Walk no 36 from Mark Sutcliffe’s guide combines the hills of Billinge with the River Darwen.
The River Darwen winds its way through the urban environments of Darwen and Blackburn and then has a glorious run in the countryside to eventually empty into the Ribble. I first met it today as I followed Mark’s route from Pleasington Station into Witton Country Park. Here it flows quietly through the meadows and playing fields. Walking upstream I met lots of families, dog walkers and picnickers in the afternoon sunshine. The park s very popular and well-used by the multinational people of Blackburn.
Soon after leaving the river I was climbing steadily for what seemed ages but was only a mile or so. There are paths everywhere in Billinge Woods, there is even a tunnel, and I do find them confusing, so it was with some surprise that I found myself at the summit without any problem. The instructions in the guide were spot on. The OS map shows this as a viewpoint, but that was long ago before the trees took over. Maybe a bit of forest management by the council is needed. The plaque commemorating a court up here in 1429 is looking worse for wear also.
I headed west to find my way out of the woods and onto the ridge of the Yellow Hills (named after the Gorse that flowers here most of the year) pausing at the toposcope dedicated to Alfred Wainwright who needs no introduction. There were views over the nearby towns, but it was too hazy to see his beloved Lakeland. There are several links to walks to the memorial For more details.
Paths, now following The Witton Weavers Way, led down through bluebell woods, lush meadows, inquisitive cattle, newly cut fields, into the wooded gorge to meet the River Darwen once again. This I followed on familiar ways through the old mills at Hoghton Bottoms, under the railway arch and past the weir into meadows alongside the river. The last time I was along here the paths were almost impassable with mud and water, today the ground was bone dry.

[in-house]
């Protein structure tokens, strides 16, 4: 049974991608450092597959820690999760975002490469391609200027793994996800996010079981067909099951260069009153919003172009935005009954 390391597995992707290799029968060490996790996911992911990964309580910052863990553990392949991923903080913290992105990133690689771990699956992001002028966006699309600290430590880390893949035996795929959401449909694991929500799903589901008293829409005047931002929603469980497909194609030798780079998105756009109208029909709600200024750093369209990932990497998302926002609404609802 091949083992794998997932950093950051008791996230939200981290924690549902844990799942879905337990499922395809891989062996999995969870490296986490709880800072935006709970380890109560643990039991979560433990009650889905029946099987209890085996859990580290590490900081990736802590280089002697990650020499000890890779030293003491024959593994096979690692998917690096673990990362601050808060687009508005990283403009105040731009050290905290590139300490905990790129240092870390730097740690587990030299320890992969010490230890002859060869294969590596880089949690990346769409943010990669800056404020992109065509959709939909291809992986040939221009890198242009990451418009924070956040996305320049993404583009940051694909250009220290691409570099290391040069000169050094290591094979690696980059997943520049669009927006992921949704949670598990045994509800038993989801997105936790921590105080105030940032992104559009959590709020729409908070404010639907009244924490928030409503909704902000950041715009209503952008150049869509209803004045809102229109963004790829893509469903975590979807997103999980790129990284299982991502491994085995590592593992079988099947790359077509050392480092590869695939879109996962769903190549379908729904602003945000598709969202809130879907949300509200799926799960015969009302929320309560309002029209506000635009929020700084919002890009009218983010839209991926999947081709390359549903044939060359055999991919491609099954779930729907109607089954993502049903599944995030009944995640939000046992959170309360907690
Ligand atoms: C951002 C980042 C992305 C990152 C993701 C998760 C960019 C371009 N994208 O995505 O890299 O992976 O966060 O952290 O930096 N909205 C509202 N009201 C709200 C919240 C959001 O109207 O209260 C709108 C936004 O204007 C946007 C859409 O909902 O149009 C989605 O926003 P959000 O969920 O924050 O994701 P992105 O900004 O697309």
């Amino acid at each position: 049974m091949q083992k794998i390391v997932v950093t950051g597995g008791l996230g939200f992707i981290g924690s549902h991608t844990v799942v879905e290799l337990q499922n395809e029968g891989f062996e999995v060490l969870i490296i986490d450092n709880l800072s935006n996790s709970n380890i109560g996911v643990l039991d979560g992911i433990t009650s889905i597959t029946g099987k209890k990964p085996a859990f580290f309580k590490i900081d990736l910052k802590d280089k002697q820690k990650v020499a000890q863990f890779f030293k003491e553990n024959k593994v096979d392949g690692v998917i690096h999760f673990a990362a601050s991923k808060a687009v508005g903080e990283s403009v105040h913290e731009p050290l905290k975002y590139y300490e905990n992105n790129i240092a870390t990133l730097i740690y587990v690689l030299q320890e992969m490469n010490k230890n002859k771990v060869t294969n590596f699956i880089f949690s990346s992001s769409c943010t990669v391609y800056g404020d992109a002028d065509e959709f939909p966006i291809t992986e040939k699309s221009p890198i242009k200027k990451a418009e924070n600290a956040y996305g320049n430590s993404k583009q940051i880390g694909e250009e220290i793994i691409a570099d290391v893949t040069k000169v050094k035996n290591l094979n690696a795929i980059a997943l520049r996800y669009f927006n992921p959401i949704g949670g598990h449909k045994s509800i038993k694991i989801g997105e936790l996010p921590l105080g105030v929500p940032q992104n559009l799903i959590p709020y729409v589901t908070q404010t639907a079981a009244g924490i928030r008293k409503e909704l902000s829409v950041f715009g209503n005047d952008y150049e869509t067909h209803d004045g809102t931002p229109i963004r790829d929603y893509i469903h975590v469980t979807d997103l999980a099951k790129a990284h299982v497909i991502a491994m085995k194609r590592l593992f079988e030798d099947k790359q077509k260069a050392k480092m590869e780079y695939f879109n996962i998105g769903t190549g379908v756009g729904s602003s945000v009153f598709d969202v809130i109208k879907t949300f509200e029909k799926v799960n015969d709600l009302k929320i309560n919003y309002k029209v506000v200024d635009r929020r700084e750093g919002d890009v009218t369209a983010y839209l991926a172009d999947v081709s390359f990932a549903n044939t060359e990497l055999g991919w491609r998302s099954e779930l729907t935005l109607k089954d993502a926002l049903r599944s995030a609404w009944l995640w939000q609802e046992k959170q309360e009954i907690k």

I didn’t enjoy the stretch alongside the busy A road and was glad when I turned off on the lane back to Pleasington. A seat in the garden of the parish churcof Feniscowles, Immanuel, was ideal for a break and snack. The River Darwen was crossed for the last time at Walk Mill, and I was back at the station where the local bowls club was in full swing as was the pub opposite.
I had seen a sign for Pleasington Priory and realising it was just a little farther up the lane went to investigate this Grade I listed Catholic Church. Trees in the grounds prevented a good view of the exterior with its tall front elevation. Above the arched entrance doorway was a prominent rose window. Gargoyles and statues seemed to be everywhere.
A well thought out and varied walk, apart from the short unavoidable A6061 stretch. The day was perfect with the countryside at its late spring best, making me feel truly alive. The modest 7 miles took me nearly four hours against the three suggested in the guide, I wasn’t rushing as I tried to protect my knee ligament and there was a profusion of colourful flowers to photograph.
I used to visit Witton park a lot. My aunt ran a petrol station at Cherry Tree, and I used to walk her dog there, take him swimming in the Darwen. That looks a great circuit. I’ve yet to get that book, and I promise I’m not waiting for you to write all the walks up here then I don’t need to.
I don’t mind writing the whole of the guide up for you, but it may take some time as my knee doesn’t much like more than 5 miles at present.
It is proving a good book for impromptu walks, needing no planning.
Knees can be tricky things to get right. I hope yours mends soon. Five miles is a good walk for me.
I’m the impatient type.
Seven miles for me at least is a notch higher than “modest.” Did you use the train or car? I don’t think the old curmudgeon would have been pleased with his portrait on that toposcope.
I parked the car at the station. The seven miles were hillier than I expected, 1000ft so knee sore today.
I would hope that the revised Wainwright’s Way passes the toposcope on its way out of Blackburn.
Have done a variation of this walk from pleasington to the memorial and back via Witton Park. I like that the hill is called Yellow after the Gorse flowers.
Yellow Hills has been used for a long time in Blackburn. Evocative.